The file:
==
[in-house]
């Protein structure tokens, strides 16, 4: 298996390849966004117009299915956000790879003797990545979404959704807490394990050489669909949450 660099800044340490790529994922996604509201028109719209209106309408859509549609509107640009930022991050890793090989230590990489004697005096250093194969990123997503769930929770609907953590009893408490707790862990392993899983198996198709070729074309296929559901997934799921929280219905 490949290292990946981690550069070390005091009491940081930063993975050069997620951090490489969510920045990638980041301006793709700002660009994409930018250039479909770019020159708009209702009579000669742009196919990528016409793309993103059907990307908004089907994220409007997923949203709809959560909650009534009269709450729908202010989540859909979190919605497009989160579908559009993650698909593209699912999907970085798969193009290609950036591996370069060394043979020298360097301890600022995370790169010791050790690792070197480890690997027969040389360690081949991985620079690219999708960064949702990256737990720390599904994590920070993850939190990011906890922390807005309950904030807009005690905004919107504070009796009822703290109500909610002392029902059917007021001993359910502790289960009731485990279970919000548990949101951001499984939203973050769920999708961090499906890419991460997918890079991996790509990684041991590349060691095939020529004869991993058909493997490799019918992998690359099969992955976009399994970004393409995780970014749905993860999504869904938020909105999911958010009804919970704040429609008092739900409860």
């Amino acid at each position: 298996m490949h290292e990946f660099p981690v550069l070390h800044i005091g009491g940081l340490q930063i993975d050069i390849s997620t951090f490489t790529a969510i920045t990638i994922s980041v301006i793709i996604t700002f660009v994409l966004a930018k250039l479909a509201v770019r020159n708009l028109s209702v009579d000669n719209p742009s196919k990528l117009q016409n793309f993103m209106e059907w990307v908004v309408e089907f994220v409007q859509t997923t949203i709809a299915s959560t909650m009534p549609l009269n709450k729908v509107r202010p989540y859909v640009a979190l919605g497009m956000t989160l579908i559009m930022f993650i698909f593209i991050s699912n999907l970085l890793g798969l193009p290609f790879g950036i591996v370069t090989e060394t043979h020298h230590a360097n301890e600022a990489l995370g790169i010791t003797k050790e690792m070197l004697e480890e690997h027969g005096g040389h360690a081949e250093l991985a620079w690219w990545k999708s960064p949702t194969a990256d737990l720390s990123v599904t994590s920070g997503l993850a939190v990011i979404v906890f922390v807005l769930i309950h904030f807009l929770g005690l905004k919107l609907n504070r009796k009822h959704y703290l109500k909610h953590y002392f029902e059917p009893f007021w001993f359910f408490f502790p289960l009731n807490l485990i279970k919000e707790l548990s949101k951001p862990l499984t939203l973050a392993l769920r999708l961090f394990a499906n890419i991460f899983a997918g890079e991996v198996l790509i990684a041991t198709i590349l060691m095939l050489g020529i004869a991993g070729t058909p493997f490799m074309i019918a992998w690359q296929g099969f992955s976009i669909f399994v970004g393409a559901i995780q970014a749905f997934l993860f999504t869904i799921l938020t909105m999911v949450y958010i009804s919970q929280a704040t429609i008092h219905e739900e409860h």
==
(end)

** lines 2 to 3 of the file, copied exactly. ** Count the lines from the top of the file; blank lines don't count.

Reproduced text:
């Protein structure tokens, strides 16, 4: 298996390849966004117009299915956000790879003797990545979404959704807490394990050489669909949450 660099800044340490790529994922996604509201028109719209209106309408859509549609509107640009930022991050890793090989230590990489004697005096250093194969990123997503769930929770609907953590009893408490707790862990392993899983198996198709070729074309296929559901997934799921929280219905 490949290292990946981690550069070390005091009491940081930063993975050069997620951090490489969510920045990638980041301006793709700002660009994409930018250039479909770019020159708009209702009579000669742009196919990528016409793309993103059907990307908004089907994220409007997923949203709809959560909650009534009269709450729908202010989540859909979190919605497009989160579908559009993650698909593209699912999907970085798969193009290609950036591996370069060394043979020298360097301890600022995370790169010791050790690792070197480890690997027969040389360690081949991985620079690219999708960064949702990256737990720390599904994590920070993850939190990011906890922390807005309950904030807009005690905004919107504070009796009822703290109500909610002392029902059917007021001993359910502790289960009731485990279970919000548990949101951001499984939203973050769920999708961090499906890419991460997918890079991996790509990684041991590349060691095939020529004869991993058909493997490799019918992998690359099969992955976009399994970004393409995780970014749905993860999504869904938020909105999911958010009804919970704040429609008092739900409860």
């Amino acid at each position: 298996m490949h290292e990946f660099p981690v550069l070390h800044i005091g009491g940081l340490q930063i993975d050069i390849s997620t951090f490489t790529a969510i920045t990638i994922s980041v301006i793709i996604t700002f660009v994409l966004a930018k250039l479909a509201v770019r020159n708009l028109s209702v009579d000669n719209p742009s196919k990528l117009q016409n793309f993103m209106e059907w990307v908004v309408e089907f994220v409007q859509t997923t949203i709809a299915s959560t909650m009534p549609l009269n709450k729908v509107r202010p989540y859909v640009a979190l919605g497009m956000t989160l579908i559009m930022f993650i698909f593209i991050s699912n999907l970085l890793g798969l193009p290609f790879g950036i591996v370069t090989e060394t043979h020298h230590a360097n301890e600022a990489l995370g790169i010791t003797k050790e690792m070197l004697e480890e690997h027969g005096g040389h360690a081949e250093l991985a620079w690219w990545k999708s960064p949702t194969a990256d737990l720390s990123v599904t994590s920070g997503l993850a939190v990011i979404v906890f922390v807005l769930i309950h904030f807009l929770g005690l905004k919107l609907n504070r009796k009822h959704y703290l109500k909610h953590y002392f029902e059917p009893f007021w001993f359910f408490f502790p289960l009731n807490l485990i279970k919000e707790l548990s949101k951001p862990l499984t939203l973050a392993l769920r999708l961090f394990a499906n890419i991460f899983a997918g890079e991996v198996l790509i990684a041991t198709i590349l060691m095939l050489g020529i004869a991993g070729t058909p493997f490799m074309i019918a992998w690359q296929g099969f992955s976009i669909f399994v970004g393409a559901i995780q970014a749905f997934l993860f999504t869904i799921l938020t909105m999911v949450y958010i009804s919970q929280a704040t429609i008092h219905e739900e409860h």